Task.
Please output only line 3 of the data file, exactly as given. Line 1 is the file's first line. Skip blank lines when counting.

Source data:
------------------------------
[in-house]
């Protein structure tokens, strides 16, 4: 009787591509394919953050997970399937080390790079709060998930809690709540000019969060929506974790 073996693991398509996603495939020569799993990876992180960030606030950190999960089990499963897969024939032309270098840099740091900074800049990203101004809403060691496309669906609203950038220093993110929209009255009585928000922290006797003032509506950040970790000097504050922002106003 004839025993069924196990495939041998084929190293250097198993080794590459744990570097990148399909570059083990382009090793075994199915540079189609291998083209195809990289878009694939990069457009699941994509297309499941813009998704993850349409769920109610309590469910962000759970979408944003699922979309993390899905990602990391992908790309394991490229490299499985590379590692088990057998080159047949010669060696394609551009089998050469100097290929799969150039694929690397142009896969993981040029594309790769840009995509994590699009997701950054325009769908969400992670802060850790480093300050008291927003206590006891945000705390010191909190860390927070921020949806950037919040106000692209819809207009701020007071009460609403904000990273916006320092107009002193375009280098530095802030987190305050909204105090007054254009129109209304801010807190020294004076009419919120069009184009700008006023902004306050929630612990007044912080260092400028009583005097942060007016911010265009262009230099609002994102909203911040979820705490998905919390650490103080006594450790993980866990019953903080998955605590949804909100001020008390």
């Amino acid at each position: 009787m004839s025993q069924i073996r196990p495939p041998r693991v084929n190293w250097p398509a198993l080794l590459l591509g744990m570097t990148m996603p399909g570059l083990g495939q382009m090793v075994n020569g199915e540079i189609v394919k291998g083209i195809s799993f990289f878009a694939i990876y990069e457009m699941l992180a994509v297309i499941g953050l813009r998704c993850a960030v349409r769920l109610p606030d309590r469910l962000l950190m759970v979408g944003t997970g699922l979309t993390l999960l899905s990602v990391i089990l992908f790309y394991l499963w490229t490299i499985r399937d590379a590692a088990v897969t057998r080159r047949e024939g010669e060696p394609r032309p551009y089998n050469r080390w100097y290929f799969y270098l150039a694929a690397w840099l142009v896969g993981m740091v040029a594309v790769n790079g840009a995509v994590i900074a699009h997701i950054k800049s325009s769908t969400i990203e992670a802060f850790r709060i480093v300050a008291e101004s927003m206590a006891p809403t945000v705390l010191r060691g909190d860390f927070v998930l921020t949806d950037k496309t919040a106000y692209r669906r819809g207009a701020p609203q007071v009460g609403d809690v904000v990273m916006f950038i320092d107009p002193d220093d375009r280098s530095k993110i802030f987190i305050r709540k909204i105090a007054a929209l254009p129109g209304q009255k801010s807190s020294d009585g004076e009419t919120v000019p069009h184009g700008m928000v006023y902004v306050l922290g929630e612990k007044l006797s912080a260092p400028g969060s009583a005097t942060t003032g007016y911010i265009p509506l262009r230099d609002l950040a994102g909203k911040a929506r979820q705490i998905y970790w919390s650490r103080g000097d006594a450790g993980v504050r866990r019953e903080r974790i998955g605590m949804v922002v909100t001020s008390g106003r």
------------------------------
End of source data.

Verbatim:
């Amino acid at each position: 009787m004839s025993q069924i073996r196990p495939p041998r693991v084929n190293w250097p398509a198993l080794l590459l591509g744990m570097t990148m996603p399909g570059l083990g495939q382009m090793v075994n020569g199915e540079i189609v394919k291998g083209i195809s799993f990289f878009a694939i990876y990069e457009m699941l992180a994509v297309i499941g953050l813009r998704c993850a960030v349409r769920l109610p606030d309590r469910l962000l950190m759970v979408g944003t997970g699922l979309t993390l999960l899905s990602v990391i089990l992908f790309y394991l499963w490229t490299i499985r399937d590379a590692a088990v897969t057998r080159r047949e024939g010669e060696p394609r032309p551009y089998n050469r080390w100097y290929f799969y270098l150039a694929a690397w840099l142009v896969g993981m740091v040029a594309v790769n790079g840009a995509v994590i900074a699009h997701i950054k800049s325009s769908t969400i990203e992670a802060f850790r709060i480093v300050a008291e101004s927003m206590a006891p809403t945000v705390l010191r060691g909190d860390f927070v998930l921020t949806d950037k496309t919040a106000y692209r669906r819809g207009a701020p609203q007071v009460g609403d809690v904000v990273m916006f950038i320092d107009p002193d220093d375009r280098s530095k993110i802030f987190i305050r709540k909204i105090a007054a929209l254009p129109g209304q009255k801010s807190s020294d009585g004076e009419t919120v000019p069009h184009g700008m928000v006023y902004v306050l922290g929630e612990k007044l006797s912080a260092p400028g969060s009583a005097t942060t003032g007016y911010i265009p509506l262009r230099d609002l950040a994102g909203k911040a929506r979820q705490i998905y970790w919390s650490r103080g000097d006594a450790g993980v504050r866990r019953e903080r974790i998955g605590m949804v922002v909100t001020s008390g106003r």